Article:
This is the third in a trio of posts sharing tidbits from the International Association of Culinary Professionals (IACP) annual conference in Portland last week, which included an awards ceremony featuring the best in gastronomical writing, styling, and photography for 2009.
Time to fill you in on the “international” flavor of this food meet. Full disclosure up front: You may spot some Down Under bias in my selections. My picks from around the world:
- Truly inspiring presentation (it moved at least one food blogger in the room to tears) by Kamal Mouzawak, creator of Souk el Tayeb, a twice-weekly farmers’ market in Beirut, the first of its kind, designed to bring together a diverse people around a combined passion for good food. A chef and TV personality, Kamal celebrates Lebanon’s cultural and culinary heritage, creates links between communities fractured by religious or political divisions, and champions small, rural farmers and sustainable agriculture. His efforts have expanded into school programs, food festivals, and an open kitchen at the market, where each day a different farmer, producer, or chef showcases a traditional meal from their region. Born into a family of farmers, Kamal is convinced that cuisine can triumph over partisanship and that a peaceful food movement is possible in this war-torn nation. Learn more about Souk el Tayeb on the Taste of Beirut blog.
- Stephanie Alexander, author of Kitchen Garden Companion, and Australia’s version of Alice Waters-Jamie Oliver, took top honors in the General cookbook category. I happen to own Stephanie’s Kitchen Garden Cooking for Kids and it is, hands down, the most beautiful school food book I’ve seen. Stephanie has paved the way for 138 kitchen gardens in schools around Oz. Go Aussies.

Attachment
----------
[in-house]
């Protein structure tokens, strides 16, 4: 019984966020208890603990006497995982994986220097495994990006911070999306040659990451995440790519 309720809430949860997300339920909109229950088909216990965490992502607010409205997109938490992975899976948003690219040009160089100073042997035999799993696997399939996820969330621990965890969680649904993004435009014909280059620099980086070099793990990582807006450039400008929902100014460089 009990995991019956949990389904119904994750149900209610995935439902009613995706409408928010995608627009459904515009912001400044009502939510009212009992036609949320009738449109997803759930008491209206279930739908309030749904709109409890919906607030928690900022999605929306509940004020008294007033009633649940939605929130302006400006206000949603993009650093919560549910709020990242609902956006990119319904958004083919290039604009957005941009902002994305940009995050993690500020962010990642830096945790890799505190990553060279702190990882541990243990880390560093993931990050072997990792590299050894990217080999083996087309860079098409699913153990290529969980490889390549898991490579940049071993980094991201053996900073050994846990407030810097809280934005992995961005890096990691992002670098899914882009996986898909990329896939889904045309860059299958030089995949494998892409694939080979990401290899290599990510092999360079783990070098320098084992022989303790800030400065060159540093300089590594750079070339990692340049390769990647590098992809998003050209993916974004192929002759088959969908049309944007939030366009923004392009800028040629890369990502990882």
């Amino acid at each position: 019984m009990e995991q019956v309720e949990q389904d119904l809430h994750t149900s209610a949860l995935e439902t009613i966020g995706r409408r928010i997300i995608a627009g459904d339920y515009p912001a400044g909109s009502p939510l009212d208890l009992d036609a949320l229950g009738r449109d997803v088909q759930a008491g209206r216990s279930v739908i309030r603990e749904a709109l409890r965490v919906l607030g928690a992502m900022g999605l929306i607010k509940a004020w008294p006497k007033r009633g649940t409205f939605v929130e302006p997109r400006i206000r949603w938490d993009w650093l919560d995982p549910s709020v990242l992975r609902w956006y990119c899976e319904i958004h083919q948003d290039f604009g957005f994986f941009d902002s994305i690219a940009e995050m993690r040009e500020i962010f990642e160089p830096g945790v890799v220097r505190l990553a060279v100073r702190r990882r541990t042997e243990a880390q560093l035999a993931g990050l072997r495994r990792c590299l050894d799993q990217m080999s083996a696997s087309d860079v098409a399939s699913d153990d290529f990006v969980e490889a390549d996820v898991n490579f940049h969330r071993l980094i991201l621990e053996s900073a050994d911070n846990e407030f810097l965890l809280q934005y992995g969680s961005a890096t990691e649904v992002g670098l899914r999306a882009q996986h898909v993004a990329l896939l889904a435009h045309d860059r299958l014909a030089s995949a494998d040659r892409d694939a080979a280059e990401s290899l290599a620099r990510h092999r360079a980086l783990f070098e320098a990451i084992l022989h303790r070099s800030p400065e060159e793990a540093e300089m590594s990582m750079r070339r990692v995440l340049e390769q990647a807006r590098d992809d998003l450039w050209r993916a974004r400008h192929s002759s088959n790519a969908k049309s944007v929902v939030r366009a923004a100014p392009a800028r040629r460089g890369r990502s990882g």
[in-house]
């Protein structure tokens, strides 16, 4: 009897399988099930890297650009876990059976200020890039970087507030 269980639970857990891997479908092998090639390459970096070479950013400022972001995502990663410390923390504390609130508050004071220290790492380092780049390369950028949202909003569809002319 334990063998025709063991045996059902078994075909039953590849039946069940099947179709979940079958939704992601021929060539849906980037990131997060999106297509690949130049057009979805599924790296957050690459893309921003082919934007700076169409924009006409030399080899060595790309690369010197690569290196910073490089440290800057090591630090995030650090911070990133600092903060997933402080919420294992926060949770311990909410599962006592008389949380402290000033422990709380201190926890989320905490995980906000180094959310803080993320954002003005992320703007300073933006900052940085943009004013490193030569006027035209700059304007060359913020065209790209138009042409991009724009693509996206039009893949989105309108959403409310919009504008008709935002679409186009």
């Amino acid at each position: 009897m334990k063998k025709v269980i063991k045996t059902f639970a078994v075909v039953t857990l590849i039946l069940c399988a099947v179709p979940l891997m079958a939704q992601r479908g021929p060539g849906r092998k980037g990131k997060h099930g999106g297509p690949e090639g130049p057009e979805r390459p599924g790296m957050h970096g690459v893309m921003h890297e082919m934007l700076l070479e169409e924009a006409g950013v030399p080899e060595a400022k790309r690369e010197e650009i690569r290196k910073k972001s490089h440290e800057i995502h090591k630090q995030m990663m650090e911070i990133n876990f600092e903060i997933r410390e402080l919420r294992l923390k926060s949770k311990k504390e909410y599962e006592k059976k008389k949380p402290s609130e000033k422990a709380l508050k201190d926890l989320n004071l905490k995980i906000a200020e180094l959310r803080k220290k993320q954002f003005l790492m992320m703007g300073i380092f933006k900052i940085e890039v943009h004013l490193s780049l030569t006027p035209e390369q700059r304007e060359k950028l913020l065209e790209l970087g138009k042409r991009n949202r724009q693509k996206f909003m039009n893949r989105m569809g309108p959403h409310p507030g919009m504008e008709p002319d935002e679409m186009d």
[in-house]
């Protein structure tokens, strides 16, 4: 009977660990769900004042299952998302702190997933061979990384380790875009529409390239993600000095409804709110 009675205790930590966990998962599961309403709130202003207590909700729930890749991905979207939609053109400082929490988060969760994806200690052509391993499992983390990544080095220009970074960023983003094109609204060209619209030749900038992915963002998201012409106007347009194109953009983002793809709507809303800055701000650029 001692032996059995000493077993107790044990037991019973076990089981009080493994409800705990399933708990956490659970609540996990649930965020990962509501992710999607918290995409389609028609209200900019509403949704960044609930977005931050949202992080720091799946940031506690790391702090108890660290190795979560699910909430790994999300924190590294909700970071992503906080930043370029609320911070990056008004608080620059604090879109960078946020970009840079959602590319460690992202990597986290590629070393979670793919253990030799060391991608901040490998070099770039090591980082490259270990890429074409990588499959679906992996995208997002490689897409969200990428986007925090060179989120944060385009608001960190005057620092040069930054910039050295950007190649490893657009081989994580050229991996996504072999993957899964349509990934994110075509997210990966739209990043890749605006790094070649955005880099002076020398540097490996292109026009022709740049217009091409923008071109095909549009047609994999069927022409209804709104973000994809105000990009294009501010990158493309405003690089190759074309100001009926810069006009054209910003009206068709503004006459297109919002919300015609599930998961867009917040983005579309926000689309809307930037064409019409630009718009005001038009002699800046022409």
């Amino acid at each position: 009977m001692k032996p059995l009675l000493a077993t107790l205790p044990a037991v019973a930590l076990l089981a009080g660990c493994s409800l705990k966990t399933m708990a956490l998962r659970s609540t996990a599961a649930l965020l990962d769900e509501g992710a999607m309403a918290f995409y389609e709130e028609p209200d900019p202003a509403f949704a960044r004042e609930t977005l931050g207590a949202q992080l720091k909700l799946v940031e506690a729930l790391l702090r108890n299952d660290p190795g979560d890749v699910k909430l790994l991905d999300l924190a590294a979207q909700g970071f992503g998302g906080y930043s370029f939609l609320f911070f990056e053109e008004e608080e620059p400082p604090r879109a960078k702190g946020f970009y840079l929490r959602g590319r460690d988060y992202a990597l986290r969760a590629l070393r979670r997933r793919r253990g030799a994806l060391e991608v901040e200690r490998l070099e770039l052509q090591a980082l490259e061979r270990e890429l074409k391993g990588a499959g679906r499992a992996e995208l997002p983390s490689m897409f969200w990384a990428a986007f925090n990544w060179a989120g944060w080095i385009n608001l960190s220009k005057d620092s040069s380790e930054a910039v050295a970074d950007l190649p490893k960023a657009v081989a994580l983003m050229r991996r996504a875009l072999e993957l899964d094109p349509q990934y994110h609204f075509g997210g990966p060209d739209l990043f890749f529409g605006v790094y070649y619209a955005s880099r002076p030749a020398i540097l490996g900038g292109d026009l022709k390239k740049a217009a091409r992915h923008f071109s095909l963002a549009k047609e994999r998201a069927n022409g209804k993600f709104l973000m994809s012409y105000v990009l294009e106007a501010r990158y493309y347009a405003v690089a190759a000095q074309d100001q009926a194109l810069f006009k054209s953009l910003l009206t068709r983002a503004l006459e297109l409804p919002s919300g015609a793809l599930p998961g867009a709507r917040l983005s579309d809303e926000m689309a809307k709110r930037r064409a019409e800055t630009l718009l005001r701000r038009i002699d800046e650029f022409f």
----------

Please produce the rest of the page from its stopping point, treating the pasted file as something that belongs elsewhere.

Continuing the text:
- Another Southern Hemisphere chef, Al Brown, won the cookbook award for a single subject for his Go Fish. I don’t know this New Zealander from a bar of soap, as we say where I come from, but anyone who promotes cooking sustainable seafood is worth paying attention to, in my mind. Plus, have you eaten from the sea down there? Amazing aquatic offerings from those oceans.
- On the last night of dining around town those in the know booked a table at the tiny Pok Pok, where authentic, mostly Northern Thai cuisine (no pad Thai sold here) is served up banquet style at this slip of a much-lauded local eatery. Coconut curry noodle soup, giant prawns baked in a claypot, whole fish grilled with lime-garlic-chile. Even the water scented with Pandus leaf evokes a sense of supping in South-East Asia.
- After dinner I caught an advanced screening of the sweet food flick, Today’s Special, a romcom with cumin and coriander set in Queens. The film features a cinematic celebration of Indian eats; paneer, parathas, biriyani, and dosas get equal billing with the actors. The movie stars Aasif Mandvi, who co-wrote the screenplay, and is best known for his work on The Daily Show with Jon Stewart, where he serves as, um, a correspondent. Veteran, award-winning Indian actors Harish Patel and Naseeruddin Shah round out the cast, along with acclaimed cookbook author Madhur Jaffrey, (though funnily enough this actor never goes near the kitchen in this film). Read a glowing review of Today’s Special and a more measured response from Variety. My two cents: It’s a playful if tad predictable addition to the food in film genre. Look for Today’s Special in theaters this fall.
A shout out to veteran cookbook authors and new friends Jill O’Connor, who organized the Pok Pok dinner, and Nancie McDermott, for her expert ordering — in Thai, no less. Nancie remained unflappable despite the stressful task of figuring out what dishes to pick for a large table packed full of opinionated food fans.